FUGU

FUGU – Poisonous but Delicious

The flavor of food items varies with the different communities living in this wondrous planet. People seismically enlarge their tastes by finding different cooking recipes, both on vegetarian and non-vegetarian items. Out of such items, fishes remain as a regular food item for different bunches of people in this world. It may be known to some people that there are some countries (Japan, Korea, China) who feed a delicious fish investing a huge sum of money. The fish known as the Fugu (河豚; 鰒; フグ) in Japan, and alternately as blowfish, pufferfish, swellfish, or globefish is actually highly poisonous. The poison that inhibits the fish is Tetrodotoxin (TTX) which is a potent neurotoxin and found to be 1000 times poisonous than potassium cyanide.

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Image of the Pufferfish (Fugu) (Credit: Flickr)

The body parts of fugu that contain this neurotoxin are basically the inner organs viz. the liver, the ovaries, eyes, and skin. Although tetrodotoxin was discovered in this fish but are also present in other aquatic animals (blue-ringed octopuses, rough-skinned newts, and moon snails). The poison is actually produced by a symbiotic bacteria namely Pseudoalteromonas, Pseudomonas, and Vibrio. This neurotoxin is a sodium channel blocker, it inhibits the neurons by binding to the voltage-gated sodium channels in nerve cell membranes and blocking the passage of sodium ions (responsible for the rising phase of an action potential) into the neuron. The poison restricts the nervous system from carrying messages and thus muscles from flexing in response to nervous stimulation. The mechanism of action, selective blocking of the sodium channel was first devised in 1964 by Toshio Narahashi and John W. Moore at Duke University, using the sucrose gap voltage clamp technique. Another team led by Robert B. Woodward at Harvard University elucidated the structure of tetrodotoxin. The structure was confirmed by X-ray crystallography in 1970. Yoshito Kishi and coworkers at Nagoya University, Nagoya, Japan, (now at Harvard University) reported the first total synthesis of D, L-tetrodotoxin in 1972.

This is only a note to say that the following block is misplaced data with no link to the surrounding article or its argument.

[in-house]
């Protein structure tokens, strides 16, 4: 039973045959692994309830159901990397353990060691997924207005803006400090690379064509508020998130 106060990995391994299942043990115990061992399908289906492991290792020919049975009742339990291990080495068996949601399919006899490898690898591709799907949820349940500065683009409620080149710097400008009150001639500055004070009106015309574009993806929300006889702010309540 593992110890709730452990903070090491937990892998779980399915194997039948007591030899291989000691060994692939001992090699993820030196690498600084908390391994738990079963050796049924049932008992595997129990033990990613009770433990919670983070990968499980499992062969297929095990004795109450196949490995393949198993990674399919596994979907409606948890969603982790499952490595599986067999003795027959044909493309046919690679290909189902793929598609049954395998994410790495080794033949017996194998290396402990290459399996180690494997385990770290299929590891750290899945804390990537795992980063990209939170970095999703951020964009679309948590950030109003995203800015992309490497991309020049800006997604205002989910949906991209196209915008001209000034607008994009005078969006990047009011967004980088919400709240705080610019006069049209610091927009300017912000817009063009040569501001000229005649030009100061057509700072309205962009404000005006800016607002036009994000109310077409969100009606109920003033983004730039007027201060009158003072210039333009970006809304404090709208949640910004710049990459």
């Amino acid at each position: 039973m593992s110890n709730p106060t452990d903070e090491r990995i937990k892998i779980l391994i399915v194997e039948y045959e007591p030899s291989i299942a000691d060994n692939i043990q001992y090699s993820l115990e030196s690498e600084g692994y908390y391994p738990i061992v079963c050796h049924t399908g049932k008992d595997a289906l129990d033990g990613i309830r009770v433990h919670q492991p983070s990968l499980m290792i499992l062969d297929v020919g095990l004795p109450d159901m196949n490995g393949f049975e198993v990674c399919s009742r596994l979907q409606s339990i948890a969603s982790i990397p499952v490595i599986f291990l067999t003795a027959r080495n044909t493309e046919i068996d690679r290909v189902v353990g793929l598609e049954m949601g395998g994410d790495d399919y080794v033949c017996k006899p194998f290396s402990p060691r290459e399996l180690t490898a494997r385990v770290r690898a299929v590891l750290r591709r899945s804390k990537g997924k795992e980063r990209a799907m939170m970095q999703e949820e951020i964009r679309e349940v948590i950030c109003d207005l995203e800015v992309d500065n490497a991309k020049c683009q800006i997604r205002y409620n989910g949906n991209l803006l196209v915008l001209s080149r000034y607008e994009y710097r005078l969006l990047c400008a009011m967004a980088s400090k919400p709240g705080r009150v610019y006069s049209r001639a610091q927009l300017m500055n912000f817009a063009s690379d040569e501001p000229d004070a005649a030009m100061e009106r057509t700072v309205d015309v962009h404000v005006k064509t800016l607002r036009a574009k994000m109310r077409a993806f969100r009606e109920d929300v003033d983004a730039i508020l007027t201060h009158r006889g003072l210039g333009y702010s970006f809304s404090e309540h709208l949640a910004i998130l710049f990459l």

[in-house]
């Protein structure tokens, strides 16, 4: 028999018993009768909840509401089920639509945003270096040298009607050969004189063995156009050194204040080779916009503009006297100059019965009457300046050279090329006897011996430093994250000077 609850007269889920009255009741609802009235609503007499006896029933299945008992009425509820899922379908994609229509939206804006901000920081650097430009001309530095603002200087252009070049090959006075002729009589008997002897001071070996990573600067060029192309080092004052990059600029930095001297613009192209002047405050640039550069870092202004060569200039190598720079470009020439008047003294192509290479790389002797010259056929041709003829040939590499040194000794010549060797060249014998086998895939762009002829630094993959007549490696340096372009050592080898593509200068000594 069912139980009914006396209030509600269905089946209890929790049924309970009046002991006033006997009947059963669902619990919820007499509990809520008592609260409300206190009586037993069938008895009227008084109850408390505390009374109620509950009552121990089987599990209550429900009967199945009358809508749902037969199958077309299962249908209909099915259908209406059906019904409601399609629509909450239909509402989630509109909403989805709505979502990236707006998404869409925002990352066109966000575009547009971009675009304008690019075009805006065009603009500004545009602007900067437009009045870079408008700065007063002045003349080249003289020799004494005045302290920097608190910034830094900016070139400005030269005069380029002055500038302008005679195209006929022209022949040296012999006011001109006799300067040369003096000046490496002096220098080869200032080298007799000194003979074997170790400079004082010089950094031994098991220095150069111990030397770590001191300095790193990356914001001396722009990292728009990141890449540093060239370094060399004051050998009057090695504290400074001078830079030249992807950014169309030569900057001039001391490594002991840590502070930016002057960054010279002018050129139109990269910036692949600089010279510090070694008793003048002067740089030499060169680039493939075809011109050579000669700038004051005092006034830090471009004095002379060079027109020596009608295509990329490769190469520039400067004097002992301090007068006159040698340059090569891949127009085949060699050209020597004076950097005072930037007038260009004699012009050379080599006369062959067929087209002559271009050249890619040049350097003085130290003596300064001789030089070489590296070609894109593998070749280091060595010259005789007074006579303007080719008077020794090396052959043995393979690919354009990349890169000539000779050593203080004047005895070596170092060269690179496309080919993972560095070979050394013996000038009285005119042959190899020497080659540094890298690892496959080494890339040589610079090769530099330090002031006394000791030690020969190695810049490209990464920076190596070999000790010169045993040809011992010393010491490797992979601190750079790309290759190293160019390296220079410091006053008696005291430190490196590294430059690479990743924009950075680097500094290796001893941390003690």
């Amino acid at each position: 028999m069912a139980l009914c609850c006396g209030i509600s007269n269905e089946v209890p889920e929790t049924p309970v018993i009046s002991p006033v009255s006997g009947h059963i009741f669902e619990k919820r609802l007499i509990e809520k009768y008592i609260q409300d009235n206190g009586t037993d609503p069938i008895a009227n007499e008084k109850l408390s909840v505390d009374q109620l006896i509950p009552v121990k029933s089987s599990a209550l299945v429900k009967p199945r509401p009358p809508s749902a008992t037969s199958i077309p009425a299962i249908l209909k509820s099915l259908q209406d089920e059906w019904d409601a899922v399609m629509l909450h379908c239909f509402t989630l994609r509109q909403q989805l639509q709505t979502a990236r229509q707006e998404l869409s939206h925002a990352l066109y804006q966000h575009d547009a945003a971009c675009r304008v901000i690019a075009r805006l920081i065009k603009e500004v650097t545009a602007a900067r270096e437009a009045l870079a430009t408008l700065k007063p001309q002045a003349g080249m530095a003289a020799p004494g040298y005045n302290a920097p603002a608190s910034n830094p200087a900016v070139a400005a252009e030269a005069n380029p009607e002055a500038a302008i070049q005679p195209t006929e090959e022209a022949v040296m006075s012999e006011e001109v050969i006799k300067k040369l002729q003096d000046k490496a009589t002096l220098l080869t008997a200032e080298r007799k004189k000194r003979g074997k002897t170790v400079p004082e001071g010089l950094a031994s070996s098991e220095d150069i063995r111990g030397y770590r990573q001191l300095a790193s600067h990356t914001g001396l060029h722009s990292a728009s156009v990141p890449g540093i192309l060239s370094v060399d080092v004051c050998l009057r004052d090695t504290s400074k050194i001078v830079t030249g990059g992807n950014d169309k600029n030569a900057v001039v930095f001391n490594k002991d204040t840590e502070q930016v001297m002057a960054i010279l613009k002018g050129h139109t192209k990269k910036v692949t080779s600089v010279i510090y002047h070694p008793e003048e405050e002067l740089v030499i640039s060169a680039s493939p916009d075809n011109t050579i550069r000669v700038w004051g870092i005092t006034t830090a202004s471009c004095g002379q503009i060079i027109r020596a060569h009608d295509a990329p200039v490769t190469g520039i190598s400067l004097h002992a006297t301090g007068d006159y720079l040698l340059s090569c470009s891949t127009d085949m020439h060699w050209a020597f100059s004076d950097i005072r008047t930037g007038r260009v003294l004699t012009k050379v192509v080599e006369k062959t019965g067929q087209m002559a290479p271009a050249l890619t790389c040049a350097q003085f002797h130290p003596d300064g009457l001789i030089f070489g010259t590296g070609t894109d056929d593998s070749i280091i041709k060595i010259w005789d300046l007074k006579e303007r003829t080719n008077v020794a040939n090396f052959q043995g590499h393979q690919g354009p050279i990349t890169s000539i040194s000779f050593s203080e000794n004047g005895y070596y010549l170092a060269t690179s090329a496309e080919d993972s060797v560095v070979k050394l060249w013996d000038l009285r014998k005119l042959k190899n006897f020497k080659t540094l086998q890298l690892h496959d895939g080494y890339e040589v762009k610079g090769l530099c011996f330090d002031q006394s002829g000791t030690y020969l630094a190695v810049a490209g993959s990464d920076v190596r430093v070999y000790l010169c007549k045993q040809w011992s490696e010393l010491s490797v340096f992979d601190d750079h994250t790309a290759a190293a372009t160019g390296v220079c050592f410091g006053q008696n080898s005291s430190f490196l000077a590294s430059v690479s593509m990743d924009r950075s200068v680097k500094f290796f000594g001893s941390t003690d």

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A fugu dish after preparation (Credit: Bravo Tv).

Fugu can be lethally poisonous due to its tetrodotoxin and is mostly produced when the fish feed on poisonous starfish, snails, and other creatures. As it makes a delicious meal, therefore, it is carefully handled by the certified (licensed) chefs are highly for preparing the fish and to remove the toxic parts and avoid contamination. The chefs  place the flesh, fins and other parts in a tray marked “edible”; and the liver, ovaries and other organs on another plate that contains the neurotoxin.

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Official fugu preparation license with face, license number and name censored (Credit: Wikimedia)

There were instances while eating Fugu created fatal to around 10 people between 2006 and 2015, when the item was prepared and served by an unlicensed chef.

Fugu poses little risk to diners, who pay anything from 5,000 yen to 35,000 yen (£260). Records specify that Fugu is the only fish Japan’s emperor is not allowed to eat.

Meals don’t have barriers, the thing you require is the cleverness and consistency in serving and eating it.

Sources: Wikipedia, the Guardian, BBC

A research patron working in the field of Plasma and Nuclear Science. He prefers the hobby in writing scientific prologs and keeps a strong feeling in mind to promote knowledge by holding technology in hand.

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